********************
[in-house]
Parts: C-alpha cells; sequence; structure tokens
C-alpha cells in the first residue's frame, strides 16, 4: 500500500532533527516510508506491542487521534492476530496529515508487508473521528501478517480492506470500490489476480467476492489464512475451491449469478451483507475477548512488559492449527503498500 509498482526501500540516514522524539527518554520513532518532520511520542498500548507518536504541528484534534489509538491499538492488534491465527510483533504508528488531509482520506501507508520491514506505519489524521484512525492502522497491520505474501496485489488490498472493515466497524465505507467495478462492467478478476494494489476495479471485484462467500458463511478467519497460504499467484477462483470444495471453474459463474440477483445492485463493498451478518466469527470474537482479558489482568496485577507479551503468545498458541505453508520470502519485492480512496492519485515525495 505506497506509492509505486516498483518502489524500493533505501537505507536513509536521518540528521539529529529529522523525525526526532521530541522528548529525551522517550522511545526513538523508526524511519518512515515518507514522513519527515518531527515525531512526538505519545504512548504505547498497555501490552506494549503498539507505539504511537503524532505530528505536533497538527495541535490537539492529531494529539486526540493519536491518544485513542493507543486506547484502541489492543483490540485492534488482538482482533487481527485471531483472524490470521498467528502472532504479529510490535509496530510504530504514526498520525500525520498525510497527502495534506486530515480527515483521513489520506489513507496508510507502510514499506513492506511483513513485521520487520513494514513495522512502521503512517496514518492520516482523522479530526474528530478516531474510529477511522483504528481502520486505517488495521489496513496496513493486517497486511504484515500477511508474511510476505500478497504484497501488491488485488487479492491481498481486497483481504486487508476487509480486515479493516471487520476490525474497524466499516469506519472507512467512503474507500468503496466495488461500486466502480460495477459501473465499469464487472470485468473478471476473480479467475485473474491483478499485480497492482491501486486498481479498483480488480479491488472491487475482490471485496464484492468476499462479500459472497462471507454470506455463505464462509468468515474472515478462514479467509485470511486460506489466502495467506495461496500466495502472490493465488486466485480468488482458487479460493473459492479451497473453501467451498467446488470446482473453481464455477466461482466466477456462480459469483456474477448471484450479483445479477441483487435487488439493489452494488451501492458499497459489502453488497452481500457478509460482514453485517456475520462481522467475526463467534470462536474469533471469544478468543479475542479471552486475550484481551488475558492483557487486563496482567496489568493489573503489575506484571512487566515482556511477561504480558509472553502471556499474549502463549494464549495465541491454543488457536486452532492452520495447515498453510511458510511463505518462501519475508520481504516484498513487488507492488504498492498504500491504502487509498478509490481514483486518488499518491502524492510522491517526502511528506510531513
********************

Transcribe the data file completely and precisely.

[in-house]
Parts: C-alpha cells; sequence; structure tokens
C-alpha cells in the first residue's frame, strides 16, 4: 500500500532533527516510508506491542487521534492476530496529515508487508473521528501478517480492506470500490489476480467476492489464512475451491449469478451483507475477548512488559492449527503498500 509498482526501500540516514522524539527518554520513532518532520511520542498500548507518536504541528484534534489509538491499538492488534491465527510483533504508528488531509482520506501507508520491514506505519489524521484512525492502522497491520505474501496485489488490498472493515466497524465505507467495478462492467478478476494494489476495479471485484462467500458463511478467519497460504499467484477462483470444495471453474459463474440477483445492485463493498451478518466469527470474537482479558489482568496485577507479551503468545498458541505453508520470502519485492480512496492519485515525495 505506497506509492509505486516498483518502489524500493533505501537505507536513509536521518540528521539529529529529522523525525526526532521530541522528548529525551522517550522511545526513538523508526524511519518512515515518507514522513519527515518531527515525531512526538505519545504512548504505547498497555501490552506494549503498539507505539504511537503524532505530528505536533497538527495541535490537539492529531494529539486526540493519536491518544485513542493507543486506547484502541489492543483490540485492534488482538482482533487481527485471531483472524490470521498467528502472532504479529510490535509496530510504530504514526498520525500525520498525510497527502495534506486530515480527515483521513489520506489513507496508510507502510514499506513492506511483513513485521520487520513494514513495522512502521503512517496514518492520516482523522479530526474528530478516531474510529477511522483504528481502520486505517488495521489496513496496513493486517497486511504484515500477511508474511510476505500478497504484497501488491488485488487479492491481498481486497483481504486487508476487509480486515479493516471487520476490525474497524466499516469506519472507512467512503474507500468503496466495488461500486466502480460495477459501473465499469464487472470485468473478471476473480479467475485473474491483478499485480497492482491501486486498481479498483480488480479491488472491487475482490471485496464484492468476499462479500459472497462471507454470506455463505464462509468468515474472515478462514479467509485470511486460506489466502495467506495461496500466495502472490493465488486466485480468488482458487479460493473459492479451497473453501467451498467446488470446482473453481464455477466461482466466477456462480459469483456474477448471484450479483445479477441483487435487488439493489452494488451501492458499497459489502453488497452481500457478509460482514453485517456475520462481522467475526463467534470462536474469533471469544478468543479475542479471552486475550484481551488475558492483557487486563496482567496489568493489573503489575506484571512487566515482556511477561504480558509472553502471556499474549502463549494464549495465541491454543488457536486452532492452520495447515498453510511458510511463505518462501519475508520481504516484498513487488507492488504498492498504500491504502487509498478509490481514483486518488499518491502524492510522491517526502511528506510531513